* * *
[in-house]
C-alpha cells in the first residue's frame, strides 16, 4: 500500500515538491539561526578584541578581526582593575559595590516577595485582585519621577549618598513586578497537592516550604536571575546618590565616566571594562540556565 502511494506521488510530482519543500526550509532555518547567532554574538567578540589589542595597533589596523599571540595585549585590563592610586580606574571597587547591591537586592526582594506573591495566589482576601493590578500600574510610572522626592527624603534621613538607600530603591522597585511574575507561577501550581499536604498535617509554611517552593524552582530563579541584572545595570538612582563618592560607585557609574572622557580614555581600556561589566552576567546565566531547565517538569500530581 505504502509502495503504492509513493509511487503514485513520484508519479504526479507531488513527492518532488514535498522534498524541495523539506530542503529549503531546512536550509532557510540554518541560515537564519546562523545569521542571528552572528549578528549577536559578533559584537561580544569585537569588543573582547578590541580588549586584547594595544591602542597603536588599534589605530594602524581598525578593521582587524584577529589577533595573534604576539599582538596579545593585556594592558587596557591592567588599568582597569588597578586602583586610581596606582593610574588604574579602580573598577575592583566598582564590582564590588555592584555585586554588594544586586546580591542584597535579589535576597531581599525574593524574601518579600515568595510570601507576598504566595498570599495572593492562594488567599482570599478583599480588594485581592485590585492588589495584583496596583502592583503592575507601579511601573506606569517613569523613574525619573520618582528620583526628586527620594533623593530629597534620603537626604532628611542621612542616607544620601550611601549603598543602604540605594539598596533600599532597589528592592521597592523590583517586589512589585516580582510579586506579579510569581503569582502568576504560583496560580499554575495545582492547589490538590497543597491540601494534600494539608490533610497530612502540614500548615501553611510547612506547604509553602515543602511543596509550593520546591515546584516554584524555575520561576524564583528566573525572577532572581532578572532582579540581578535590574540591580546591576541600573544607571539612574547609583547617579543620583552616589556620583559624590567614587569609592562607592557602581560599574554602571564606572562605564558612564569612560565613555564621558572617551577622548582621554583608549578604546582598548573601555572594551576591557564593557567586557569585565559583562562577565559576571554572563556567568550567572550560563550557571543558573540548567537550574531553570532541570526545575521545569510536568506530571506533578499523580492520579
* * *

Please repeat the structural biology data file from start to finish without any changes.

[in-house]
C-alpha cells in the first residue's frame, strides 16, 4: 500500500515538491539561526578584541578581526582593575559595590516577595485582585519621577549618598513586578497537592516550604536571575546618590565616566571594562540556565 502511494506521488510530482519543500526550509532555518547567532554574538567578540589589542595597533589596523599571540595585549585590563592610586580606574571597587547591591537586592526582594506573591495566589482576601493590578500600574510610572522626592527624603534621613538607600530603591522597585511574575507561577501550581499536604498535617509554611517552593524552582530563579541584572545595570538612582563618592560607585557609574572622557580614555581600556561589566552576567546565566531547565517538569500530581 505504502509502495503504492509513493509511487503514485513520484508519479504526479507531488513527492518532488514535498522534498524541495523539506530542503529549503531546512536550509532557510540554518541560515537564519546562523545569521542571528552572528549578528549577536559578533559584537561580544569585537569588543573582547578590541580588549586584547594595544591602542597603536588599534589605530594602524581598525578593521582587524584577529589577533595573534604576539599582538596579545593585556594592558587596557591592567588599568582597569588597578586602583586610581596606582593610574588604574579602580573598577575592583566598582564590582564590588555592584555585586554588594544586586546580591542584597535579589535576597531581599525574593524574601518579600515568595510570601507576598504566595498570599495572593492562594488567599482570599478583599480588594485581592485590585492588589495584583496596583502592583503592575507601579511601573506606569517613569523613574525619573520618582528620583526628586527620594533623593530629597534620603537626604532628611542621612542616607544620601550611601549603598543602604540605594539598596533600599532597589528592592521597592523590583517586589512589585516580582510579586506579579510569581503569582502568576504560583496560580499554575495545582492547589490538590497543597491540601494534600494539608490533610497530612502540614500548615501553611510547612506547604509553602515543602511543596509550593520546591515546584516554584524555575520561576524564583528566573525572577532572581532578572532582579540581578535590574540591580546591576541600573544607571539612574547609583547617579543620583552616589556620583559624590567614587569609592562607592557602581560599574554602571564606572562605564558612564569612560565613555564621558572617551577622548582621554583608549578604546582598548573601555572594551576591557564593557567586557569585565559583562562577565559576571554572563556567568550567572550560563550557571543558573540548567537550574531553570532541570526545575521545569510536568506530571506533578499523580492520579